The United States announced an aid package for Ukraine on Sept. 6 that for the first time included ammunition made with depleted uranium to Ukraine, raising concerns over the material’s potential health and environmental effects.
The munitions — 120-millimeter anti-armor ammunition — are for use in 31 U.S.-provided M1 Abrams tanks, the first of which reached Ukraine in recent days. Britain has also sent Ukraine ammunition made with depleted uranium.
The Pentagon has defended the use of the ammunition, maintaining that it will assist Kyiv’s counteroffensive against Russian forces. But some experts say the health risks posed by depleted uranium outweigh the military benefits. Here is what to know about it:
Ammunition made with depleted uranium can pierce armor.
Depleted uranium is a byproduct of uranium enrichment, the process used to create nuclear fuel. It is only mildly radioactive, but it is extremely dense — almost two and a half times denser than steel and at least one and a half times denser than lead.
The material has some civilian uses, as for instance in medical radiation shields, certain sailboat keels and some airplane parts.
But its main use is in armaments. Depleted uranium can be fashioned into long, thin, dart-like projectiles that can pierce heavily armored vehicles like tanks, said Doug Weir, the research and policy director at The Conflict and Environment Observatory. And the uranium dust created on impact can ignite, potentially consuming the target in fire. The United States has deployed the munitions in prior conflicts, including in the Persian Gulf War and the invasion of Iraq.
The ammunition is “part of an overall trend to send Ukraine more advanced and controversial weaponry,” said Gabriela Iveliz Rosa Hernández, a research associate at the Arms Control Association. “We’ve gone from Javelins and Stingers to Abrams tanks and F-16s in terms of commitment.”
Lingering uranium dust can emit radiation.
Fired shells leave behind finely powdered uranium dust that can contaminate soil. The dust emits alpha radiation, which cannot penetrate skin and is not harmful when outside the body, Mr. Weir said, but when ingested or inhaled, can “essentially dump radiation straight into your lung tissue.”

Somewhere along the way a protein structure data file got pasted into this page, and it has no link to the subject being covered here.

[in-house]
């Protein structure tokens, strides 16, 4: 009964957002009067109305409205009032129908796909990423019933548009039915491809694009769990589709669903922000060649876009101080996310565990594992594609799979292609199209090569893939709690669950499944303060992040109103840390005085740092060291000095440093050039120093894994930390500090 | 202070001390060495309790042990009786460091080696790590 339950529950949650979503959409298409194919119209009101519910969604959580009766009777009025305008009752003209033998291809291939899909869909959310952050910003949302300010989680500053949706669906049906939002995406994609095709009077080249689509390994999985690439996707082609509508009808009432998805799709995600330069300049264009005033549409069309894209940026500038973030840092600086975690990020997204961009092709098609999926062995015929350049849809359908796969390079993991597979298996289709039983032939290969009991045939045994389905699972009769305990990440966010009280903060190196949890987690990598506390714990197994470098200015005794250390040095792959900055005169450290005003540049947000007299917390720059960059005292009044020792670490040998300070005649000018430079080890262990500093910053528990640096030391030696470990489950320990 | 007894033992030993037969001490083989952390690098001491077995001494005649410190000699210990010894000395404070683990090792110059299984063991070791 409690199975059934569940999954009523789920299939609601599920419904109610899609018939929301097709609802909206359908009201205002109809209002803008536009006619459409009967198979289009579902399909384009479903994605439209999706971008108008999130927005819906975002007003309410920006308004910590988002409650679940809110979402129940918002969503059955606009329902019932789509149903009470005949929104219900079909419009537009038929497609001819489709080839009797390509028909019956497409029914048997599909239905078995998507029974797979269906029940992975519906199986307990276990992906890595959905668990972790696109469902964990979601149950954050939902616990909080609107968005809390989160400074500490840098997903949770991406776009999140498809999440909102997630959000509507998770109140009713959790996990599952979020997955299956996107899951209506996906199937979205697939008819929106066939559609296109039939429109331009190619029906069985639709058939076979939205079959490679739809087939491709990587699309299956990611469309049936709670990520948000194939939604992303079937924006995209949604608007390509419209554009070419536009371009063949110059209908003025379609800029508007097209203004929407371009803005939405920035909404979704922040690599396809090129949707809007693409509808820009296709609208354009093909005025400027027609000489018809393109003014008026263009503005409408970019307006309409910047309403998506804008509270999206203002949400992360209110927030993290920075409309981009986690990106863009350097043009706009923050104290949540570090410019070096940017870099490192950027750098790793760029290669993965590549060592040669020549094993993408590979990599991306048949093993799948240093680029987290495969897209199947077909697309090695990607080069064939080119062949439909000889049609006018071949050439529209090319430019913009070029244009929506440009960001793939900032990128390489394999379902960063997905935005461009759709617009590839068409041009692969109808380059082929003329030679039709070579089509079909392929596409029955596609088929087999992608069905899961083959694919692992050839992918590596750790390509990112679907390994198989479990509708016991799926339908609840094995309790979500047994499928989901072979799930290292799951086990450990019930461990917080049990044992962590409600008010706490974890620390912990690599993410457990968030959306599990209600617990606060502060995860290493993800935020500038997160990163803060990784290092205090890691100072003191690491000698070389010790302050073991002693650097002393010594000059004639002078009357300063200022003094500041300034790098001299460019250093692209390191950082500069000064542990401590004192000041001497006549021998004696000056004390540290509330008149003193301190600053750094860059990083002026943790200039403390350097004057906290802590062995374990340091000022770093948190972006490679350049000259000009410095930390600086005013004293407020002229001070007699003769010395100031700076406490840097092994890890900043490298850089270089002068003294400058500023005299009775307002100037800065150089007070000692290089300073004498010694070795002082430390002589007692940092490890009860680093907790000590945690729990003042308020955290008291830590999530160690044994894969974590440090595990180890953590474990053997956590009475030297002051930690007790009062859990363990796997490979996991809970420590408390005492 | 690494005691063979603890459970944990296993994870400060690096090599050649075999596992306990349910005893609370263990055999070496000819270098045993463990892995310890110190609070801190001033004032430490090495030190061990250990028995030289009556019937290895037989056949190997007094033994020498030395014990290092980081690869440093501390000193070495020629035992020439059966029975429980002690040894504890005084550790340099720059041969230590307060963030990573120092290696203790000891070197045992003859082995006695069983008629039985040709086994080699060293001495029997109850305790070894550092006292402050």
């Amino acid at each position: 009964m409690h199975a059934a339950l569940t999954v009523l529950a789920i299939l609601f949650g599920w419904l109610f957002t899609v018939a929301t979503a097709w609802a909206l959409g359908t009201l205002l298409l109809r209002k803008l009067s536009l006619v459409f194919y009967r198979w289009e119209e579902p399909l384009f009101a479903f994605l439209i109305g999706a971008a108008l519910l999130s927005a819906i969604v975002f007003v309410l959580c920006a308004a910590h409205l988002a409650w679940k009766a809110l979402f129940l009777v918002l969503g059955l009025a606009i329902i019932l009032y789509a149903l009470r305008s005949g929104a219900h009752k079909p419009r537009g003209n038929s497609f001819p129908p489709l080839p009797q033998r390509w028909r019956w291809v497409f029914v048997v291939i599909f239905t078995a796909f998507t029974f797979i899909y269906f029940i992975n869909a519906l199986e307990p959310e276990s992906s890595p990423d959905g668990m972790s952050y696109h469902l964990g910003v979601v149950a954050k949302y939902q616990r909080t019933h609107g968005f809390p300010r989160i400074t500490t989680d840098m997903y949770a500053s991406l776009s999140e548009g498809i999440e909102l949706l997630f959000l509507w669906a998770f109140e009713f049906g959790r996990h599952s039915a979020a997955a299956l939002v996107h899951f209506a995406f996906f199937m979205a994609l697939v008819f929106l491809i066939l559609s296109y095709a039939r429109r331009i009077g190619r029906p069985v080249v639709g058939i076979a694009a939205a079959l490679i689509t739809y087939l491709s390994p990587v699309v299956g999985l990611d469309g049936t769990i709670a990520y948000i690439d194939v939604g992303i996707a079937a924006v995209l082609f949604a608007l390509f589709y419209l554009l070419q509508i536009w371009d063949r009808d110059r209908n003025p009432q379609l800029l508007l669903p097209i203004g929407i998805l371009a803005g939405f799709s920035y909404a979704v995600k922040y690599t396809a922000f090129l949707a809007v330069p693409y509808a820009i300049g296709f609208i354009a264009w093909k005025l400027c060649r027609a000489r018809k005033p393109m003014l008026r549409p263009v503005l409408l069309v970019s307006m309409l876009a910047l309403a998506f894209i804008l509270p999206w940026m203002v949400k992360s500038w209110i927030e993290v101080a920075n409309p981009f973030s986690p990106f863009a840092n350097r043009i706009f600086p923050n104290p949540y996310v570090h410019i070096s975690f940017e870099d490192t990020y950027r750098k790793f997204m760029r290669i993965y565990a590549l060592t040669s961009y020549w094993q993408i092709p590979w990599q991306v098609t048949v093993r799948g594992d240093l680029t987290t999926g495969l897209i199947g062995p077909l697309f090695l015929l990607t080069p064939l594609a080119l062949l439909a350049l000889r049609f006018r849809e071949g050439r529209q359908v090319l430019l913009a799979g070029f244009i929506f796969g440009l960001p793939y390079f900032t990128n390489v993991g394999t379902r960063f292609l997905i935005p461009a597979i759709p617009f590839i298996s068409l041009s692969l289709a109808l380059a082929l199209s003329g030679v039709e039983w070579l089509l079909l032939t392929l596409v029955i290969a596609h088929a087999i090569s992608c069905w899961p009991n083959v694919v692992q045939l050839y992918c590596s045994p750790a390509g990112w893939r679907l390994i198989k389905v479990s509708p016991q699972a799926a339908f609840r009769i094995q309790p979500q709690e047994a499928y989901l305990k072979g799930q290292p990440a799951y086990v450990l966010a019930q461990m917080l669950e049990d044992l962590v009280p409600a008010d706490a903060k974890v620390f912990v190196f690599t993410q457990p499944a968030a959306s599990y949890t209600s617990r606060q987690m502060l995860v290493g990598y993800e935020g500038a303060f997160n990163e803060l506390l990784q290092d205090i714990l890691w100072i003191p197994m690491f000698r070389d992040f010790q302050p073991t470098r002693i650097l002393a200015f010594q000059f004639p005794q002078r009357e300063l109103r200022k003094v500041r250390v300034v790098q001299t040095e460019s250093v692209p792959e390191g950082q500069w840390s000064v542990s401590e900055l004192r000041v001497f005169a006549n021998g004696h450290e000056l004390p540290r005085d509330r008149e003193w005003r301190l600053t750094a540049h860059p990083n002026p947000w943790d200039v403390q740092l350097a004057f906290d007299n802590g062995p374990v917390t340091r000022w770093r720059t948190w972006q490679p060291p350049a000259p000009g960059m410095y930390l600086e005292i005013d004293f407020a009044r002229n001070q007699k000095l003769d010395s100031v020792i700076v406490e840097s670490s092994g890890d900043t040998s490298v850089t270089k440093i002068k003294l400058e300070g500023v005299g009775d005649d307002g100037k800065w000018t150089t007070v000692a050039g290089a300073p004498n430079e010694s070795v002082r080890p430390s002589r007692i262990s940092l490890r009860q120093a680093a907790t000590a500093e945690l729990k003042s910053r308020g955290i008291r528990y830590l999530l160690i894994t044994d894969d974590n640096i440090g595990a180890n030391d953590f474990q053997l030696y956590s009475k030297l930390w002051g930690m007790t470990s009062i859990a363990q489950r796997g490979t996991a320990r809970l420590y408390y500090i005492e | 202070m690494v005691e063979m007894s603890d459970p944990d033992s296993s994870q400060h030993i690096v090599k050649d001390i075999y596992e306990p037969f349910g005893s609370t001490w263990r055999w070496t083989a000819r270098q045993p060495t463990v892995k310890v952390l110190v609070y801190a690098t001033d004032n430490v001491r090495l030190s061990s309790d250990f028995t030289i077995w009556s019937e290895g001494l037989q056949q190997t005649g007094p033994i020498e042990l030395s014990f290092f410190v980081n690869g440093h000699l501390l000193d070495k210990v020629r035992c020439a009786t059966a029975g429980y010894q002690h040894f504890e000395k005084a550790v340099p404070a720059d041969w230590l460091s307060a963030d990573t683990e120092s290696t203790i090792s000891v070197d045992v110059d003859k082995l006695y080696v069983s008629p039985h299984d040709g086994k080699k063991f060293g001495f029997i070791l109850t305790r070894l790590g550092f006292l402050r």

Wim Zwijnenburg, the humanitarian disarmament project leader for the Dutch peace organization PAX, said that children and pregnant women are the most vulnerable to the dust’s health effects.
The Pentagon has disputed claims that depleted uranium is linked to other significant health or environmental impacts, citing studies by the Centers for Disease Control and Prevention, the World Health Organization and the International Atomic Energy Agency. The Department of Defense also pointed to a study of almost 80 survivors of incidents involving depleted uranium in the 1991 Gulf War, which did not find any adverse clinical effects linked to the weapons.
But both Mr. Zwijnenburg and Mr. Weir said that there had not been enough research on the long-term effects of depleted uranium munitions to confirm such an assessment.
Unlike cluster munitions, which the U.S. shipped to Ukraine in July, there is no international treaty banning weapons made with depleted uranium. But opponents of depleted uranium weapons argue that the potential postwar effects on civilians are enough reason to ban them.
Russia calls it ‘a clear sign of inhumanity.’
Dmitri S. Peskov, the spokesman for President Vladimir V. Putin, called the U.S. decision to supply Ukraine with depleted uranium shells “very bad news.” The Russian Embassy in Washington posted a message on Telegram condemning the transfer, calling the decision “a clear sign of inhumanity.”
It is not clear whether Russia uses depleted uranium shells itself, though the state news agency Tass reported in 2018 that a modernized version of its main battle tank had the capacity to fire them. The report cited a Russian military expert, Viktor Murakhovsky, as saying that the shells were kept in special stockpiles rather than in regular arsenals.